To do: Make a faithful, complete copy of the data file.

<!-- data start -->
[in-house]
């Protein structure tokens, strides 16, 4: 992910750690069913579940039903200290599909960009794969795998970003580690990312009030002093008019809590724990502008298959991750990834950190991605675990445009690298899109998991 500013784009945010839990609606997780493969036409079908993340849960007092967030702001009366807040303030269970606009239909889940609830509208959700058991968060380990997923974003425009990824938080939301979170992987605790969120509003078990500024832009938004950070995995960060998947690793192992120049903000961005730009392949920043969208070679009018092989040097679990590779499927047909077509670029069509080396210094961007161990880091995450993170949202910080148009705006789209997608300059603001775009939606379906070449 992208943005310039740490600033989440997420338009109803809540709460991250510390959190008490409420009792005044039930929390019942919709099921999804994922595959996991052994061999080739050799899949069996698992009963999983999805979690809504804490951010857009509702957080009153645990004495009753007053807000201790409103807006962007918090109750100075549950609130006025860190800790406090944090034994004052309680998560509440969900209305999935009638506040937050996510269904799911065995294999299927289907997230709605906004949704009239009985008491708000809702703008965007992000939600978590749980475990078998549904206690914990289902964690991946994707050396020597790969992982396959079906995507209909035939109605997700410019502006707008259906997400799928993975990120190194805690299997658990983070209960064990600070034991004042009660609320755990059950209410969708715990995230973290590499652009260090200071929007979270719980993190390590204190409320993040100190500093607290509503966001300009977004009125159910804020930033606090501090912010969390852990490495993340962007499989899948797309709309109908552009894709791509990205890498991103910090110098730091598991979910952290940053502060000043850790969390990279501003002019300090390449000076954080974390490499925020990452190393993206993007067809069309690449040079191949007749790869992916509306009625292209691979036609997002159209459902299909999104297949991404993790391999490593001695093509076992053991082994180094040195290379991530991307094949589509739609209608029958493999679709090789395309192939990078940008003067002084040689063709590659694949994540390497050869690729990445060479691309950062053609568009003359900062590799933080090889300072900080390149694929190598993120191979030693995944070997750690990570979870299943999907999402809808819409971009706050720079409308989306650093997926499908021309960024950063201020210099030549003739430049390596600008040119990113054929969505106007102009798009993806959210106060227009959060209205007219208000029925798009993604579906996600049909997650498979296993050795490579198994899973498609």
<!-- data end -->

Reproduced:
[in-house]
């Protein structure tokens, strides 16, 4: 992910750690069913579940039903200290599909960009794969795998970003580690990312009030002093008019809590724990502008298959991750990834950190991605675990445009690298899109998991 500013784009945010839990609606997780493969036409079908993340849960007092967030702001009366807040303030269970606009239909889940609830509208959700058991968060380990997923974003425009990824938080939301979170992987605790969120509003078990500024832009938004950070995995960060998947690793192992120049903000961005730009392949920043969208070679009018092989040097679990590779499927047909077509670029069509080396210094961007161990880091995450993170949202910080148009705006789209997608300059603001775009939606379906070449 992208943005310039740490600033989440997420338009109803809540709460991250510390959190008490409420009792005044039930929390019942919709099921999804994922595959996991052994061999080739050799899949069996698992009963999983999805979690809504804490951010857009509702957080009153645990004495009753007053807000201790409103807006962007918090109750100075549950609130006025860190800790406090944090034994004052309680998560509440969900209305999935009638506040937050996510269904799911065995294999299927289907997230709605906004949704009239009985008491708000809702703008965007992000939600978590749980475990078998549904206690914990289902964690991946994707050396020597790969992982396959079906995507209909035939109605997700410019502006707008259906997400799928993975990120190194805690299997658990983070209960064990600070034991004042009660609320755990059950209410969708715990995230973290590499652009260090200071929007979270719980993190390590204190409320993040100190500093607290509503966001300009977004009125159910804020930033606090501090912010969390852990490495993340962007499989899948797309709309109908552009894709791509990205890498991103910090110098730091598991979910952290940053502060000043850790969390990279501003002019300090390449000076954080974390490499925020990452190393993206993007067809069309690449040079191949007749790869992916509306009625292209691979036609997002159209459902299909999104297949991404993790391999490593001695093509076992053991082994180094040195290379991530991307094949589509739609209608029958493999679709090789395309192939990078940008003067002084040689063709590659694949994540390497050869690729990445060479691309950062053609568009003359900062590799933080090889300072900080390149694929190598993120191979030693995944070997750690990570979870299943999907999402809808819409971009706050720079409308989306650093997926499908021309960024950063201020210099030549003739430049390596600008040119990113054929969505106007102009798009993806959210106060227009959060209205007219208000029925798009993604579906996600049909997650498979296993050795490579198994899973498609």